Remember the great Colorado Boulevard bike lane debate of 2013? It is now five years later, and people are still divided on whether the reduction in lanes on Colorado Boulevard saved, or ruined, the neighborhood. Empirical data show that the street is safer and more people are out bicycling, but was the loss in traffic lanes worth gaining a safer street? That remains an open question among some Eagle Rockers.
As the bike lane bickering continues on local social media, there is another debate emerging about the future of Colorado Boulevard– should Metro’s proposed North Hollywood to Pasadena Bus Rapid Transit (BRT) line run down Colorado? Or should it skip service to Eagle Rock by running along the 134 Freeway? We believe it should go along Colorado Boulevard for the following reasons:
- Improved Public Transit Connections To and From Eagle Rock: This one may seem obvious but if the BRT line serves Eagle Rock it will improve connectivity to and from neighboring jurisdictions of Pasadena, Glendale, Burbank,and North Hollywood. People always complain about a lack of quality public transportation and here we are being offered an opportunity to get some that would help connect us with our neighbors. And the BRT won’t just improve connections along the line, it will also improve transfers. Let’s say you need to take the Gold Line to Azusa; with the BRT you could hop on a stop at the intersection of Colorado Boulevard and Eagle Rock Boulevard, and be whisked away to the Del Mar station in Pasadena to catch the Gold Line far faster than you could today relying on the local 180 line to get there.
- Reap Benefit of Sales Tax: In 2016, Angelenos overwhelmingly voted for Measure M, a sales tax that we all pay for. The proposed NoHo to Pasadena BRT line will be funded using Measure M dollars and Eagle Rockers will pay for it either way. So to those wishing to get their money’s worth, the only way to truly do so is by having the BRT line operate on Colorado Boulevard and providing stops in the neighborhood.
- Gateway to Better Bike Network: If the BRT line ends up serving Eagle Rock, it will unlock grant funding potential for better bicycle and pedestrian infrastructure. Typically bike and pedestrian infrastructure grants favor concepts that can help people connect to high quality transit, often referred to as the “first/last mile” connections. Transportation grants such as the State’s Active Transportation Program (ATP) will often give applications extra points if a proposed bike or pedestrian improvement can be demonstrated to enhance connectivity to major transit lines. Suppose there’s a desire for bike and pedestrian friendly transformation of Townsend Avenue, Ellenwood Drive, North Figueroa Street, or Hill Drive. Such improvements have a better chance of being funded through grants if they can list the benefit of improving access to a BRT stop.
- Accommodating Growth Without Adding Traffic: Most Eagle Rockers are sympathetic to the need for additional housing in the neighborhood in order to keep some degree of affordability and maintaining diversity. However, the most common knee-jerk reaction to proposals that add housing is that it will result in more traffic because new residents will need to drive for daily routines. Well, people only drive when they feel there is no other viable option. BRT provides a real viable alternative to driving, especially for commuting purposes to nearby job centers such as Old Town Pasadena, Glendale, and various studios in Burbank. Eagle Rock can add more housing along Colorado Boulevard without the consequence of more cars if there are more transit options like BRT.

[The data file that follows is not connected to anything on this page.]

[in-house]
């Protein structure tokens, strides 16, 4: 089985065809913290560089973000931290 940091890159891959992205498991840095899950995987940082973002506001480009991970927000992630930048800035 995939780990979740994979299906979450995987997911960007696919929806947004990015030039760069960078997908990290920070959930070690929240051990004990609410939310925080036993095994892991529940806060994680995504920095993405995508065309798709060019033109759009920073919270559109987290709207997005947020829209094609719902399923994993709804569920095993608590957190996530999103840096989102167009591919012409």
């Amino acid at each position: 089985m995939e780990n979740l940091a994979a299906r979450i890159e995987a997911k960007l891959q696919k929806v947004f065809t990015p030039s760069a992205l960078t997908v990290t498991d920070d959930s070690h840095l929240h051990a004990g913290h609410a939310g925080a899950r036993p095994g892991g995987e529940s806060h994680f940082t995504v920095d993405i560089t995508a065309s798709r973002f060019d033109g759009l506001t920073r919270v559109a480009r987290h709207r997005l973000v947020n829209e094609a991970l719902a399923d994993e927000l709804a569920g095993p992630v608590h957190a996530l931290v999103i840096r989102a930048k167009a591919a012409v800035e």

- Bring Back Rail to Colorado Boulevard: Some people oppose the BRT line stating that they will only support a rail line. The good news is that the long-term plan is to upgrade the BRT line to rail. If we shut out BRT from the neighborhood, we may never see the rail so many yearn for.
- An Investment in Sustainable Transportation: Everybody wants environmentally sustainable transportation to be more widely used but can we fault people for driving when we fail to accommodate other more sustainable alternatives? BRT is not just an investment in public transit, it’s an investment in a more sustainable mode of travel.
- Street Route Endorsed by Transit Expert: People should not blindly support something just because someone else tells them to. However, we feel it is worth highlighting a particularly notable endorsement of the BRT’s street route. Ethan Elkind is the Director of the Climate Program at CLEE and leads the Climate Change and Business Research Initiative on behalf of the UC Berkeley and UCLA Schools of Law. That’s one heck of a respectable title. Elkind also is the author of Railtown: The Fight for the Los Angeles metro Rail and the Future of the City. In an op-ed published last year Elkind chimed in on the issue of the freeway vs street route for the NoHo-Pasadena BRT line and had this to say: “A street-level line offers more promise. It would be slower, but it would attract more riders than the freeway route by serving more neighborhoods. This option, too, is more expensive, but planning compact new development around transit stops could help defray costs and guarantee wider ridership.” Not exactly a ringing endorsement but a pragmatic assessment by a respected professional in the field of sustainability.
So there you have it, 7 reasons to support the street level BRT route. Care to speak up on the issue? There’s a public meeting on Saturday, October 13 from 1pm to 3pm at the Eagle Rock Plaza (Suite 248) where you can provide input, ideas, and feedback. While there are valid concerns about BRT running along Colorado Boulevard, the overall positives of BRT outweigh the negatives, and most potential issues can be mitigated or avoided altogether. We urge readers to support Metro’s Colorado Boulevard BRT route alternative.